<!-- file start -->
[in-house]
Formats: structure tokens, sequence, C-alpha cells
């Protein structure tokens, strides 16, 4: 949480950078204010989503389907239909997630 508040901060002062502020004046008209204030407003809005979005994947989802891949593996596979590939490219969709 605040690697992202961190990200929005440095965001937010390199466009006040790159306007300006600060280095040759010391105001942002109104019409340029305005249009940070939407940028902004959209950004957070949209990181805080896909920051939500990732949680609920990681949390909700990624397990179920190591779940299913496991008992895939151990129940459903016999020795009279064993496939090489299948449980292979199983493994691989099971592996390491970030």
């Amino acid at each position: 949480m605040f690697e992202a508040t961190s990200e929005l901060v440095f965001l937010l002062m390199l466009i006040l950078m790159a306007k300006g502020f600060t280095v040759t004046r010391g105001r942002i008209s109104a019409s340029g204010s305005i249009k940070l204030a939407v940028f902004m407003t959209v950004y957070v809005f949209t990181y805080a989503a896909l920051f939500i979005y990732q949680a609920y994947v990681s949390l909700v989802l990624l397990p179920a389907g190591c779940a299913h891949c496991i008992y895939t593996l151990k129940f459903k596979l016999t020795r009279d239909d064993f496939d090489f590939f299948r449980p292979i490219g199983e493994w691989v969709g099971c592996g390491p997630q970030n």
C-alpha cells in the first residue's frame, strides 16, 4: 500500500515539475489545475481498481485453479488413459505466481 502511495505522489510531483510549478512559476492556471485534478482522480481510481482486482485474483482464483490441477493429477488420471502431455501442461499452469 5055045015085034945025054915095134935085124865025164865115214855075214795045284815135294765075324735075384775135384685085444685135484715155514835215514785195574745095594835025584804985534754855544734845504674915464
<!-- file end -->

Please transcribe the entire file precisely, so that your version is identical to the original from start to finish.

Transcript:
[in-house]
Formats: structure tokens, sequence, C-alpha cells
């Protein structure tokens, strides 16, 4: 949480950078204010989503389907239909997630 508040901060002062502020004046008209204030407003809005979005994947989802891949593996596979590939490219969709 605040690697992202961190990200929005440095965001937010390199466009006040790159306007300006600060280095040759010391105001942002109104019409340029305005249009940070939407940028902004959209950004957070949209990181805080896909920051939500990732949680609920990681949390909700990624397990179920190591779940299913496991008992895939151990129940459903016999020795009279064993496939090489299948449980292979199983493994691989099971592996390491970030």
């Amino acid at each position: 949480m605040f690697e992202a508040t961190s990200e929005l901060v440095f965001l937010l002062m390199l466009i006040l950078m790159a306007k300006g502020f600060t280095v040759t004046r010391g105001r942002i008209s109104a019409s340029g204010s305005i249009k940070l204030a939407v940028f902004m407003t959209v950004y957070v809005f949209t990181y805080a989503a896909l920051f939500i979005y990732q949680a609920y994947v990681s949390l909700v989802l990624l397990p179920a389907g190591c779940a299913h891949c496991i008992y895939t593996l151990k129940f459903k596979l016999t020795r009279d239909d064993f496939d090489f590939f299948r449980p292979i490219g199983e493994w691989v969709g099971c592996g390491p997630q970030n």
C-alpha cells in the first residue's frame, strides 16, 4: 500500500515539475489545475481498481485453479488413459505466481 502511495505522489510531483510549478512559476492556471485534478482522480481510481482486482485474483482464483490441477493429477488420471502431455501442461499452469 5055045015085034945025054915095134935085124865025164865115214855075214795045284815135294765075324735075384775135384685085444685135484715155514835215514785195574745095594835025584804985534754855544734845504674915464